Monday Motivation: What keeps you turning the page?

 In All About Writing, Monday Motivation

You’ve read The Da Vinci Code and you know that one of the devices that Dan Brown uses to get his many millions of readers to become compulsive page turners is cliffhangers at the end of each of his short chapters.

Alternatively, you might despise Brown and his potboilers, and aspire to write something as delightful as a Harry Potter blockbuster.

You want to emulate these best selling writers – or at least score just a tiny fraction of their sales. (The Harry Potter books have sold over 400 million copies in 68 languages.) Fair enough.

And you have decided, as I say, that cliffhangers are the secret of their success. The truth is, there are a couple of other vital ingredients: think character and plot, for instance. But it is undeniably true that cliffhangers generate tension and suspense, and tension and suspense are vital ingredients of any thriller, or, indeed, of any book at all.

So what, precisely, is a cliffhanger? I got an email from the executive producer of the television show I write for which spelled out the requirements for a cliffhanger very clearly, and I thought I’d share her insights and prescriptions with you.

A cliffhanger sets up a question, she says, that impels you to want it answered.  It doesn’t have to be a big question, and it doesn’t have to involve guns.*

The question could be as little, says my EP, as “what’s in the box?” Although I’d suggest that’s not quite enough, unless the box happens to be ticking.

She then gets down to the nuts and bolts of a scene intended as the climax to an episode in our series.

Two men are examining a car wrecked in what appears to have been an accident, in which one of our major characters was killed. The car is in the police pound. The men are not police investigators, but they are both skeptical of the official story.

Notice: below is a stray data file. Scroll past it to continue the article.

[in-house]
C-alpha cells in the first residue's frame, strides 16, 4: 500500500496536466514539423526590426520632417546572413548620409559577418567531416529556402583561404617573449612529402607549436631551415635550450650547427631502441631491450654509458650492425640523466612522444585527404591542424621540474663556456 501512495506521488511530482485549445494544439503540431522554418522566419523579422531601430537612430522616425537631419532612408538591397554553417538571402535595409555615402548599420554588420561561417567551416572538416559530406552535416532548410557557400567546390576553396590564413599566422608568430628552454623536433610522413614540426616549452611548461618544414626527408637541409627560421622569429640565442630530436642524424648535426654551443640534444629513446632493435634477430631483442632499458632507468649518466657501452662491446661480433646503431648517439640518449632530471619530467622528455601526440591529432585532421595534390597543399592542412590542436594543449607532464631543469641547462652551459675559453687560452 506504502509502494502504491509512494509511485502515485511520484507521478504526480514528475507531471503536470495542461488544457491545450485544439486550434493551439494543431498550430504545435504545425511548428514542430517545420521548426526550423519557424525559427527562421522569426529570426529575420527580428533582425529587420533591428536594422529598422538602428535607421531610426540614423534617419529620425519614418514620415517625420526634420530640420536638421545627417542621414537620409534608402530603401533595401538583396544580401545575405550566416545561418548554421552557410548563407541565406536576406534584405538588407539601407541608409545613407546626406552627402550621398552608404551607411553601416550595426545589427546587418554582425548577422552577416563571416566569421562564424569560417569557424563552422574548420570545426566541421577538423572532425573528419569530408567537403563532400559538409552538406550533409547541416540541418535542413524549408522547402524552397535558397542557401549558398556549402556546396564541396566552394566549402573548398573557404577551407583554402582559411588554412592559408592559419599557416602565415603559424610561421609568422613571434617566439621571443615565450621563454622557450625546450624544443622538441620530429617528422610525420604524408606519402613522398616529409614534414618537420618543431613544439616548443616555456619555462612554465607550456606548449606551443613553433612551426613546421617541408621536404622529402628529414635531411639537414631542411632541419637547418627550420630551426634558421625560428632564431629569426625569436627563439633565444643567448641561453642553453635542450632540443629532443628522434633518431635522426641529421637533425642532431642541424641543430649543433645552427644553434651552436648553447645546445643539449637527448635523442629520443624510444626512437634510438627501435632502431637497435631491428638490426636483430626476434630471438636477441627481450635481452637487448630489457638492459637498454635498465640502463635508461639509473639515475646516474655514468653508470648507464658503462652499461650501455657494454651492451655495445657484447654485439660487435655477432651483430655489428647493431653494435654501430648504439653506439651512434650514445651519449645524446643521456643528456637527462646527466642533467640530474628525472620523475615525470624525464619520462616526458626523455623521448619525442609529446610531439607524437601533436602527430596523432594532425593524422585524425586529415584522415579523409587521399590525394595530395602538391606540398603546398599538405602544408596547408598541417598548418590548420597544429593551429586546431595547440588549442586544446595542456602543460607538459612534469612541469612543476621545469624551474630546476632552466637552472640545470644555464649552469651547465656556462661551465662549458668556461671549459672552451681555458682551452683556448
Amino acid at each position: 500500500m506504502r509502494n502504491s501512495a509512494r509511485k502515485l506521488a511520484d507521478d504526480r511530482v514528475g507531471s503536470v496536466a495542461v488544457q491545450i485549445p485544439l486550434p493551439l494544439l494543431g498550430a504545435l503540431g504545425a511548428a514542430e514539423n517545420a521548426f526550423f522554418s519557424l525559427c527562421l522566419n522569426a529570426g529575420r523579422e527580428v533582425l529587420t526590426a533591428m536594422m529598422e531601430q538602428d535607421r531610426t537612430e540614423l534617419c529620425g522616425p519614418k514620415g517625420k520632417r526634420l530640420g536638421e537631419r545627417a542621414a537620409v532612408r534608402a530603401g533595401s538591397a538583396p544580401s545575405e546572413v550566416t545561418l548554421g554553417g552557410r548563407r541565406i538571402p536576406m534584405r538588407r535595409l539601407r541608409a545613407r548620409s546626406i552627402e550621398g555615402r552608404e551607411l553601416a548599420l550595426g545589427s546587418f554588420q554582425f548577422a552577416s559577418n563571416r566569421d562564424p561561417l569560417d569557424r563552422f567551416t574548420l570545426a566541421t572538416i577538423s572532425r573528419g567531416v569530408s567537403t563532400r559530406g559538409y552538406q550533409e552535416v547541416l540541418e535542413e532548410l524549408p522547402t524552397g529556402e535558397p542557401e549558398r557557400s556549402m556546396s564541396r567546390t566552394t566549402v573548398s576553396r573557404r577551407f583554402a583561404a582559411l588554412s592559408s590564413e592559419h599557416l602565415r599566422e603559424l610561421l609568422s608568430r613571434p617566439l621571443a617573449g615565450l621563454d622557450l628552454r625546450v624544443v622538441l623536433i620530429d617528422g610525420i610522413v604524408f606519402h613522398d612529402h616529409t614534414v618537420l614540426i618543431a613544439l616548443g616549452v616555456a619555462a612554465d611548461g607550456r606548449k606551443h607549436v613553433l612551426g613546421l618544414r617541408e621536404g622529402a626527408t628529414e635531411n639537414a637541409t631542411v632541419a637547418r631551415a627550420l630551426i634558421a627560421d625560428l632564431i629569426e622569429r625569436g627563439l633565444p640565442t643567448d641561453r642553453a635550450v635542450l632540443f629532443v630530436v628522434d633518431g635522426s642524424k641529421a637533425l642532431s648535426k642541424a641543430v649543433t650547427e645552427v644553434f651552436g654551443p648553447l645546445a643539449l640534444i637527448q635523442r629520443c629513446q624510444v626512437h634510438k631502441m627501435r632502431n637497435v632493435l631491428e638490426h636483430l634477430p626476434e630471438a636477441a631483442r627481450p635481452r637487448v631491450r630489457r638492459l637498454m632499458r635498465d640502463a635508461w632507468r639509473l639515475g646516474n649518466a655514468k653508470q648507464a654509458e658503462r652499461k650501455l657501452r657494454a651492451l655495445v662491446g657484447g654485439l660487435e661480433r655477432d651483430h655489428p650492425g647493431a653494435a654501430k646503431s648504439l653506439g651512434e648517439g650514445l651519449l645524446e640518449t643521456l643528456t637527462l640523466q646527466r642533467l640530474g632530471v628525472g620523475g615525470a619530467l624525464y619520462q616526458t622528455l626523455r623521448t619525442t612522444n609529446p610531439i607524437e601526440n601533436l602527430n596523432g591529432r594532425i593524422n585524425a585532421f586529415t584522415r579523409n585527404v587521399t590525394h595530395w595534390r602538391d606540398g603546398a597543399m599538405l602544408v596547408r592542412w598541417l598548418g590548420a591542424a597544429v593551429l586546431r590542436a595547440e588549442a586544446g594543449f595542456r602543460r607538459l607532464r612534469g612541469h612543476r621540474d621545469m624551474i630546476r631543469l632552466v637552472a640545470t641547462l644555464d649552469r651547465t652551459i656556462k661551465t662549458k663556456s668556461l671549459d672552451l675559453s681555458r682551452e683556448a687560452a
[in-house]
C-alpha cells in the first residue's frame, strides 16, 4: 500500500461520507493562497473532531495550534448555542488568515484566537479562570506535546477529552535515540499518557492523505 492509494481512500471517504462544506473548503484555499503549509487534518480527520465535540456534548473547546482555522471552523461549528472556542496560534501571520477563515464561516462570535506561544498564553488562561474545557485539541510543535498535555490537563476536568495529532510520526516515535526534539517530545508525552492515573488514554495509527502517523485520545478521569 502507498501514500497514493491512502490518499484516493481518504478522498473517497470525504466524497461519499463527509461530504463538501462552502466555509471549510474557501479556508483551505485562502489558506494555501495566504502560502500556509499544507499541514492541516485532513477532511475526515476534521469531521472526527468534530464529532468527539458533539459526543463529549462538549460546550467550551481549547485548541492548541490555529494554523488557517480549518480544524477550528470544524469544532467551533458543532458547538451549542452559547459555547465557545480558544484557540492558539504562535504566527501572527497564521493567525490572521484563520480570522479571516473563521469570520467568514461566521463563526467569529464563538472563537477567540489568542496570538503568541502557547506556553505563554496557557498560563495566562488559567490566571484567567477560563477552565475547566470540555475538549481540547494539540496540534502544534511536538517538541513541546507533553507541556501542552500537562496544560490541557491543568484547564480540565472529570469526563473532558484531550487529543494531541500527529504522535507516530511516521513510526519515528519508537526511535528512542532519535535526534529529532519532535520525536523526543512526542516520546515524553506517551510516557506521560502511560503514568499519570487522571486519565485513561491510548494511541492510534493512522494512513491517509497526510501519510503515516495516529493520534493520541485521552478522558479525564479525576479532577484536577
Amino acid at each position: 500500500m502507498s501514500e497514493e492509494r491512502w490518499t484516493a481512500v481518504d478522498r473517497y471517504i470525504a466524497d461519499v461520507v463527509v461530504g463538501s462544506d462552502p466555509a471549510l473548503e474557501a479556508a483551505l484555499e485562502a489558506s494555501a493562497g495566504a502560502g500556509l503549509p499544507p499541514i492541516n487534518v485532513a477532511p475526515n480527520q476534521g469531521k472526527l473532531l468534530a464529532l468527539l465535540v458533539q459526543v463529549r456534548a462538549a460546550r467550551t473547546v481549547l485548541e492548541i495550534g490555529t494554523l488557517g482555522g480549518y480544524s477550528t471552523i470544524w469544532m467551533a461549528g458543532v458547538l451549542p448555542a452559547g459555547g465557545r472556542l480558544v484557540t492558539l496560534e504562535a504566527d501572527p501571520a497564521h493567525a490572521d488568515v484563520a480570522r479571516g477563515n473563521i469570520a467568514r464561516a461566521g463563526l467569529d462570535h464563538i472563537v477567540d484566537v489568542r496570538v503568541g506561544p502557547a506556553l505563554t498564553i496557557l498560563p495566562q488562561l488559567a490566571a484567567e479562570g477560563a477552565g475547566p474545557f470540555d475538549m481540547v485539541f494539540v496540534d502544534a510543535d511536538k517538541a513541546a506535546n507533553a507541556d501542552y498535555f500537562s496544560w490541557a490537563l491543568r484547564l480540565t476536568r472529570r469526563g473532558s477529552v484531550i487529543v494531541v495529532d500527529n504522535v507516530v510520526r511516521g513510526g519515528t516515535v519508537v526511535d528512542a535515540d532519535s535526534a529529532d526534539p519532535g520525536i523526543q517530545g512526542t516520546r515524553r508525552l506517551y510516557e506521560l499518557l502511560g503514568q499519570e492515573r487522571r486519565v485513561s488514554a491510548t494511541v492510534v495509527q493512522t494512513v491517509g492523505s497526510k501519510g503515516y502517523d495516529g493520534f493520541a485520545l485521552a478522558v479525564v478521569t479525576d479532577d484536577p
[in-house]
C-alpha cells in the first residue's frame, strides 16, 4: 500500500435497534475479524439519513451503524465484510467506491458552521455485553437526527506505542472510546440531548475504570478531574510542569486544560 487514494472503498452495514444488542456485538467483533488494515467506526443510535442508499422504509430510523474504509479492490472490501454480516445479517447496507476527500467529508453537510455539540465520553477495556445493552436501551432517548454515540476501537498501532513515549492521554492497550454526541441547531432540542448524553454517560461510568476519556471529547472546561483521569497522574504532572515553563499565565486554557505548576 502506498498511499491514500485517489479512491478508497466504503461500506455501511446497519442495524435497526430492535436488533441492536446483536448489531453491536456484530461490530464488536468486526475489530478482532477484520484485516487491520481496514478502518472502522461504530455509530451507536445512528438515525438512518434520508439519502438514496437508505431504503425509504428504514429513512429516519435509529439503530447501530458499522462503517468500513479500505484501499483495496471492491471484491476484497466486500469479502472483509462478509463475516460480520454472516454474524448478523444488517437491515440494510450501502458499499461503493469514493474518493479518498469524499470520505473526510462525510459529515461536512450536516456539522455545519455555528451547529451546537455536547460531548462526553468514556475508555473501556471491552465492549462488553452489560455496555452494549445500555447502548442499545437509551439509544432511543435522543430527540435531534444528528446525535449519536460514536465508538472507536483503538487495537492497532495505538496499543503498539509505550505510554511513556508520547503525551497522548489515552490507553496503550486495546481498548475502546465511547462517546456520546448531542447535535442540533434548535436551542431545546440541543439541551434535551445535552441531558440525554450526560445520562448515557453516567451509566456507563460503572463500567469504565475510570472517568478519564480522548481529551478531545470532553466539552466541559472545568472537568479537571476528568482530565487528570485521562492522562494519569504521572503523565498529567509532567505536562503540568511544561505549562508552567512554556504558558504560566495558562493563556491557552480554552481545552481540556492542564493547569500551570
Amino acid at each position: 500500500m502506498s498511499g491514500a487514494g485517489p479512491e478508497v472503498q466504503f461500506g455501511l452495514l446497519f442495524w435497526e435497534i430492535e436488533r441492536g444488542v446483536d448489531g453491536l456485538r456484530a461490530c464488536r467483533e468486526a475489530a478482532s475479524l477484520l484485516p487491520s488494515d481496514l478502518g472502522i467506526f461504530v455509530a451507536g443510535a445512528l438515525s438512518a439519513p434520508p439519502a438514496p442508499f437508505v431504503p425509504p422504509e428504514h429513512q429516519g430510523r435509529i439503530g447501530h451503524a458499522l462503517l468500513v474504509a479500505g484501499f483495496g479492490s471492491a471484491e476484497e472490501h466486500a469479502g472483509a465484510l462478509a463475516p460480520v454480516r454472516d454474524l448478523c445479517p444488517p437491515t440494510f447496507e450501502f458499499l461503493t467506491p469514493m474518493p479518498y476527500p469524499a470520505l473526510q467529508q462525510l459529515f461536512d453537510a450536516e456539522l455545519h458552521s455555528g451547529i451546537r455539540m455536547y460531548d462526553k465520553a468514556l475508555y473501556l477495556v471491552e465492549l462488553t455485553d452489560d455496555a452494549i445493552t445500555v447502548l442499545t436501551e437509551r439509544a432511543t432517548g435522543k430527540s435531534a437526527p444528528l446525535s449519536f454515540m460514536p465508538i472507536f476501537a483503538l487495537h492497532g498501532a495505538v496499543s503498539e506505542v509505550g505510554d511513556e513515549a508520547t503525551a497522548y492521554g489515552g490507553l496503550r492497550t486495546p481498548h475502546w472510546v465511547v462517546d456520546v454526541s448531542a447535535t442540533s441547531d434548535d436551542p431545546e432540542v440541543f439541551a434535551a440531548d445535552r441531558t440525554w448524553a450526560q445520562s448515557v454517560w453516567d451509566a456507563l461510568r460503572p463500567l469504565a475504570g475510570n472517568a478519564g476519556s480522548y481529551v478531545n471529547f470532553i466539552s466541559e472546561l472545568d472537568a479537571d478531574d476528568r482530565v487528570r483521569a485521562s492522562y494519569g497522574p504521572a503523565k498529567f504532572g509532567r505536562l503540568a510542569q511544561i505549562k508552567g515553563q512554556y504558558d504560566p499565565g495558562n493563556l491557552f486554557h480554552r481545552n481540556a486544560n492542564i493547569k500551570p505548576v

One of them finds that the rear bumper has a number of scrapes and dents on it. He calls his buddy to have a look and says: “This wasn’t an accident. Someone hit the car in the back and forced it off the road. This is murder.”

So, the question is: is this a cliffhanger? Undeniably, this is a hugely dramatic moment, a turning point in the drama. The discovery that the death of a key character was engineered will lead to who knows what further revelations. Will the perpetrators be found? Will justice be served?

So one could argue that the scene, as written, raises large questions in the minds of the audience. But a true television cliffhanger is one that impels the audience to tune in tomorrow to see what happens next.

What happens next in this story is unlikely to be the identification of those responsible. Those two questions: will they catch the baddies, and will justice be served, are unlikely to be answered immediately. That might take days, weeks or even months. As the EP said in her email: “It is not a cliffhanger that forces you to go tomorrow to get an answer that is burning, itching overnight.”

But what if, my EP said, you ended that same scene with one character seeing something of interest on the car, going down on his knee to examine it, and then calling his friend with these words: “Come and look at this, I think I’ve found something.” Note that the camera should not reveal what it is that he is looking at.

On the face of it, this is much less “dramatic” – but it does raise, as the EP said, an immediate burning question: what has he found, and what is its significance? The question will be answered, not in days or weeks or months but in the opening scene of the next episode.

Now, the fact is that cliffhangers, although they often happen at the end of chapters (or episodes), can also be very useful throughout your narrative. They can occur at the end of scenes. They can create tension at the start of a scene which is not relieved until some way into the scene. All these intertwined lines of tension collectively create suspense.

And suspense is what keeps us turning the page, whether the book we are reading is J.K., Rowlings’s The Deathly Hallows or Elizabeth Strout’s Olive Kitteredge.

Happy writing,


* Although guns can obviously be useful. At the end of I think it was Season Two of The West Wing gunmen ambush the President’s cavalcade. The episode ends with the terrorists spraying the cars with bullets. We have no idea who’s been killed. Terrific cliffhanger.

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